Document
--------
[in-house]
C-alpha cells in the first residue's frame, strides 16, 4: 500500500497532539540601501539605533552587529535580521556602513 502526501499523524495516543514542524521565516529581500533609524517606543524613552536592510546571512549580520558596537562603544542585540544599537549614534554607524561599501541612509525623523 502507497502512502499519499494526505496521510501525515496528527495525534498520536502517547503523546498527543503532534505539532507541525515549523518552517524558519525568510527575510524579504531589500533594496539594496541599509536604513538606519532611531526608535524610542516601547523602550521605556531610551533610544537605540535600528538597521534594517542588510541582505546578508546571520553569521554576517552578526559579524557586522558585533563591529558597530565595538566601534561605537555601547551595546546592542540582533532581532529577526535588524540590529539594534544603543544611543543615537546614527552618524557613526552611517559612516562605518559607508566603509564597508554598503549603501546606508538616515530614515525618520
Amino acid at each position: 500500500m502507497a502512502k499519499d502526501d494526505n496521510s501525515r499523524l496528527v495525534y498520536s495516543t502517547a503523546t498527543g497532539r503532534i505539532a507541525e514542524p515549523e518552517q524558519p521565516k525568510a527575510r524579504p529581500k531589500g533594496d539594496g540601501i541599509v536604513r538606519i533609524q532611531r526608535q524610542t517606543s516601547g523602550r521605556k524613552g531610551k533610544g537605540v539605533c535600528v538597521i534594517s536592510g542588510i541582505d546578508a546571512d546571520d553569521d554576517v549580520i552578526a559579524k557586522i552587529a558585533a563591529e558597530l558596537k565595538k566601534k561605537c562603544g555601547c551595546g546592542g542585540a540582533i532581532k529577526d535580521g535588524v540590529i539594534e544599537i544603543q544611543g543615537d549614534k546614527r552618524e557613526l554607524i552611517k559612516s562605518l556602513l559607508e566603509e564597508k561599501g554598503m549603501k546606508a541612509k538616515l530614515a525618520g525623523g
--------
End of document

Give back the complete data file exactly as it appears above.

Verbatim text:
[in-house]
C-alpha cells in the first residue's frame, strides 16, 4: 500500500497532539540601501539605533552587529535580521556602513 502526501499523524495516543514542524521565516529581500533609524517606543524613552536592510546571512549580520558596537562603544542585540544599537549614534554607524561599501541612509525623523 502507497502512502499519499494526505496521510501525515496528527495525534498520536502517547503523546498527543503532534505539532507541525515549523518552517524558519525568510527575510524579504531589500533594496539594496541599509536604513538606519532611531526608535524610542516601547523602550521605556531610551533610544537605540535600528538597521534594517542588510541582505546578508546571520553569521554576517552578526559579524557586522558585533563591529558597530565595538566601534561605537555601547551595546546592542540582533532581532529577526535588524540590529539594534544603543544611543543615537546614527552618524557613526552611517559612516562605518559607508566603509564597508554598503549603501546606508538616515530614515525618520
Amino acid at each position: 500500500m502507497a502512502k499519499d502526501d494526505n496521510s501525515r499523524l496528527v495525534y498520536s495516543t502517547a503523546t498527543g497532539r503532534i505539532a507541525e514542524p515549523e518552517q524558519p521565516k525568510a527575510r524579504p529581500k531589500g533594496d539594496g540601501i541599509v536604513r538606519i533609524q532611531r526608535q524610542t517606543s516601547g523602550r521605556k524613552g531610551k533610544g537605540v539605533c535600528v538597521i534594517s536592510g542588510i541582505d546578508a546571512d546571520d553569521d554576517v549580520i552578526a559579524k557586522i552587529a558585533a563591529e558597530l558596537k565595538k566601534k561605537c562603544g555601547c551595546g546592542g542585540a540582533i532581532k529577526d535580521g535588524v540590529i539594534e544599537i544603543q544611543g543615537d549614534k546614527r552618524e557613526l554607524i552611517k559612516s562605518l556602513l559607508e566603509e564597508k561599501g554598503m549603501k546606508a541612509k538616515l530614515a525618520g525623523g